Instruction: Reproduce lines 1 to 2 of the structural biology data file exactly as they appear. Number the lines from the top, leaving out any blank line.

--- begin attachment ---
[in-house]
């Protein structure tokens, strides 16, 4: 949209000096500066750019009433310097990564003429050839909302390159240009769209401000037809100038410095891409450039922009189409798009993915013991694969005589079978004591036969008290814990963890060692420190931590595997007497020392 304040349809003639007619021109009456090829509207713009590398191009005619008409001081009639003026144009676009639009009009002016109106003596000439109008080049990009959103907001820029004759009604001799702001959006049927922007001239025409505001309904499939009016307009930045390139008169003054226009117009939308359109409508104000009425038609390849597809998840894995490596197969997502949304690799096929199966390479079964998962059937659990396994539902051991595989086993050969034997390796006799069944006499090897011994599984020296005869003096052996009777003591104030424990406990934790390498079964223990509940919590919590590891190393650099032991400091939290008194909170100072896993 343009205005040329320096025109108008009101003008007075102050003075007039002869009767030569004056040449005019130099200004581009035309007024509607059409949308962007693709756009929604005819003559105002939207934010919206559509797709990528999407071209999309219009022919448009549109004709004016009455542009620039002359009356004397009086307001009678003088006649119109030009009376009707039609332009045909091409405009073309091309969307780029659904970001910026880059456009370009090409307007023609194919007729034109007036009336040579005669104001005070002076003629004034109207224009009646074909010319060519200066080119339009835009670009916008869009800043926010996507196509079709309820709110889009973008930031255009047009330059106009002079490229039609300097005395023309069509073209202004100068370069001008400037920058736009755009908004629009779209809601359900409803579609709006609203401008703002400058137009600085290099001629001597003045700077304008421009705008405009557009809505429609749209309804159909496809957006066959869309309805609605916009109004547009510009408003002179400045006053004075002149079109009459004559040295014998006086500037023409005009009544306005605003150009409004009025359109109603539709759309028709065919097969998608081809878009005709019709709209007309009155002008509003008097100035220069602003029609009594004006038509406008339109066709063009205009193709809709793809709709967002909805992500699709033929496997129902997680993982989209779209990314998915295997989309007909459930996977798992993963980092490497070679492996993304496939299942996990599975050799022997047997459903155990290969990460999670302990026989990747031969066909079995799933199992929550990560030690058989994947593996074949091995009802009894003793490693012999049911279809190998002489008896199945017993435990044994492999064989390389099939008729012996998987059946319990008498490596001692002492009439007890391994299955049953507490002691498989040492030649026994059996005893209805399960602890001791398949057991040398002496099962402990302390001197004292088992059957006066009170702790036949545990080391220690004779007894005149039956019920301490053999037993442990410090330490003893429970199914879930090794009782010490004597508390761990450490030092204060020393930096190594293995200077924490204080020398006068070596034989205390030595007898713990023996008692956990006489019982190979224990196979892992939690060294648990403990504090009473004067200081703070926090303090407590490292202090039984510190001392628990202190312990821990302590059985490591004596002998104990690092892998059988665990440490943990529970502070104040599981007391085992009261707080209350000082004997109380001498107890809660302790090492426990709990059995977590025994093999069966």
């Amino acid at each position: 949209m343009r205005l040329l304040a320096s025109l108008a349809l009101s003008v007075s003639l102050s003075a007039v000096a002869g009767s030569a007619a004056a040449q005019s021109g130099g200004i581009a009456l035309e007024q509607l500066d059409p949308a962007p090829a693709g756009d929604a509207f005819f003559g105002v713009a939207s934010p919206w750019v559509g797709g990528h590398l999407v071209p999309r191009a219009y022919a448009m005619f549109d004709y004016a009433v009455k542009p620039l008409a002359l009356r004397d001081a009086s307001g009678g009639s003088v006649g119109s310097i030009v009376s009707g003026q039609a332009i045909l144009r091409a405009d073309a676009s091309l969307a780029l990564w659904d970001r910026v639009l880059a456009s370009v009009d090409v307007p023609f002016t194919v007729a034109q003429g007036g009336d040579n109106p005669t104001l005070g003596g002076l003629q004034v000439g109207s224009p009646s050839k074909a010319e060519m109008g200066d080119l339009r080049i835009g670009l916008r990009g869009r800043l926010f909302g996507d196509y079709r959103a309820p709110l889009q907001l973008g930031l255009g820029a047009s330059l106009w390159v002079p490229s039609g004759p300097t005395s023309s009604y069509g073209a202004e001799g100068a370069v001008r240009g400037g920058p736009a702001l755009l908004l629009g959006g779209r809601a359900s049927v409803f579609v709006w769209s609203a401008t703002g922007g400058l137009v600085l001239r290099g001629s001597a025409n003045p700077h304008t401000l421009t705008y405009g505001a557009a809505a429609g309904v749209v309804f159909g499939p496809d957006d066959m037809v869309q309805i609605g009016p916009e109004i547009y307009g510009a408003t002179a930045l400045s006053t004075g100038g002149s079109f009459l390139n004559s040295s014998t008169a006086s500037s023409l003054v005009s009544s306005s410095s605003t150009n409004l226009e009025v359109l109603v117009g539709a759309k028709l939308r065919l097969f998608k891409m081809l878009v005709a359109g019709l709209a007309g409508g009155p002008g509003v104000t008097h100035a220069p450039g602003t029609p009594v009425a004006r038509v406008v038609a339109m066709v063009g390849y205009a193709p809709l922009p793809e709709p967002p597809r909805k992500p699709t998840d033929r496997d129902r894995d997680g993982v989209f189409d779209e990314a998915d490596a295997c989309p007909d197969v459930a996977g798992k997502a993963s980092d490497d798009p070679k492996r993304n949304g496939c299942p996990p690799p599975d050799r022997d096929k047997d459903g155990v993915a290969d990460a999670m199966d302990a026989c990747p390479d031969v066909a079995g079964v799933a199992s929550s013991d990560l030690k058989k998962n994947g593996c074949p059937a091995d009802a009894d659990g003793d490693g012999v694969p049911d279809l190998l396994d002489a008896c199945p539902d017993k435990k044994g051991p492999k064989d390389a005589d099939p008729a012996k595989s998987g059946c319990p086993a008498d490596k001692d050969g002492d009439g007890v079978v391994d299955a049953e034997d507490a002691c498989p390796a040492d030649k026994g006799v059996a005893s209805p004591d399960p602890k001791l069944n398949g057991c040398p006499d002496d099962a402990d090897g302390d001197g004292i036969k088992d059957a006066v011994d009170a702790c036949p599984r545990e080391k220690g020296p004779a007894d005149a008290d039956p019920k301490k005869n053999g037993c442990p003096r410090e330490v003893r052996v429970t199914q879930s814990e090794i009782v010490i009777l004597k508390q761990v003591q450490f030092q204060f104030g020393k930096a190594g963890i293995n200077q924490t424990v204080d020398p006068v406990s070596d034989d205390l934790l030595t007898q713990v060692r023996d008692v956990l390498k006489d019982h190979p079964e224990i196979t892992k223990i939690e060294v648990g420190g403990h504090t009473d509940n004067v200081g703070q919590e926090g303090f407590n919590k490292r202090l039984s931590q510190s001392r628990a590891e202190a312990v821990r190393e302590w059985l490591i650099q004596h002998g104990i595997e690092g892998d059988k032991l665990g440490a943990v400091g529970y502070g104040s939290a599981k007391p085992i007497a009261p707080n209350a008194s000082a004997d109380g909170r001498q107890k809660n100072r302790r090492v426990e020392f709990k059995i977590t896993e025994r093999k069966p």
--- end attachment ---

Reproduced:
[in-house]
């Protein structure tokens, strides 16, 4: 949209000096500066750019009433310097990564003429050839909302390159240009769209401000037809100038410095891409450039922009189409798009993915013991694969005589079978004591036969008290814990963890060692420190931590595997007497020392 304040349809003639007619021109009456090829509207713009590398191009005619008409001081009639003026144009676009639009009009002016109106003596000439109008080049990009959103907001820029004759009604001799702001959006049927922007001239025409505001309904499939009016307009930045390139008169003054226009117009939308359109409508104000009425038609390849597809998840894995490596197969997502949304690799096929199966390479079964998962059937659990396994539902051991595989086993050969034997390796006799069944006499090897011994599984020296005869003096052996009777003591104030424990406990934790390498079964223990509940919590919590590891190393650099032991400091939290008194909170100072896993 343009205005040329320096025109108008009101003008007075102050003075007039002869009767030569004056040449005019130099200004581009035309007024509607059409949308962007693709756009929604005819003559105002939207934010919206559509797709990528999407071209999309219009022919448009549109004709004016009455542009620039002359009356004397009086307001009678003088006649119109030009009376009707039609332009045909091409405009073309091309969307780029659904970001910026880059456009370009090409307007023609194919007729034109007036009336040579005669104001005070002076003629004034109207224009009646074909010319060519200066080119339009835009670009916008869009800043926010996507196509079709309820709110889009973008930031255009047009330059106009002079490229039609300097005395023309069509073209202004100068370069001008400037920058736009755009908004629009779209809601359900409803579609709006609203401008703002400058137009600085290099001629001597003045700077304008421009705008405009557009809505429609749209309804159909496809957006066959869309309805609605916009109004547009510009408003002179400045006053004075002149079109009459004559040295014998006086500037023409005009009544306005605003150009409004009025359109109603539709759309028709065919097969998608081809878009005709019709709209007309009155002008509003008097100035220069602003029609009594004006038509406008339109066709063009205009193709809709793809709709967002909805992500699709033929496997129902997680993982989209779209990314998915295997989309007909459930996977798992993963980092490497070679492996993304496939299942996990599975050799022997047997459903155990290969990460999670302990026989990747031969066909079995799933199992929550990560030690058989994947593996074949091995009802009894003793490693012999049911279809190998002489008896199945017993435990044994492999064989390389099939008729012996998987059946319990008498490596001692002492009439007890391994299955049953507490002691498989040492030649026994059996005893209805399960602890001791398949057991040398002496099962402990302390001197004292088992059957006066009170702790036949545990080391220690004779007894005149039956019920301490053999037993442990410090330490003893429970199914879930090794009782010490004597508390761990450490030092204060020393930096190594293995200077924490204080020398006068070596034989205390030595007898713990023996008692956990006489019982190979224990196979892992939690060294648990403990504090009473004067200081703070926090303090407590490292202090039984510190001392628990202190312990821990302590059985490591004596002998104990690092892998059988665990440490943990529970502070104040599981007391085992009261707080209350000082004997109380001498107890809660302790090492426990709990059995977590025994093999069966």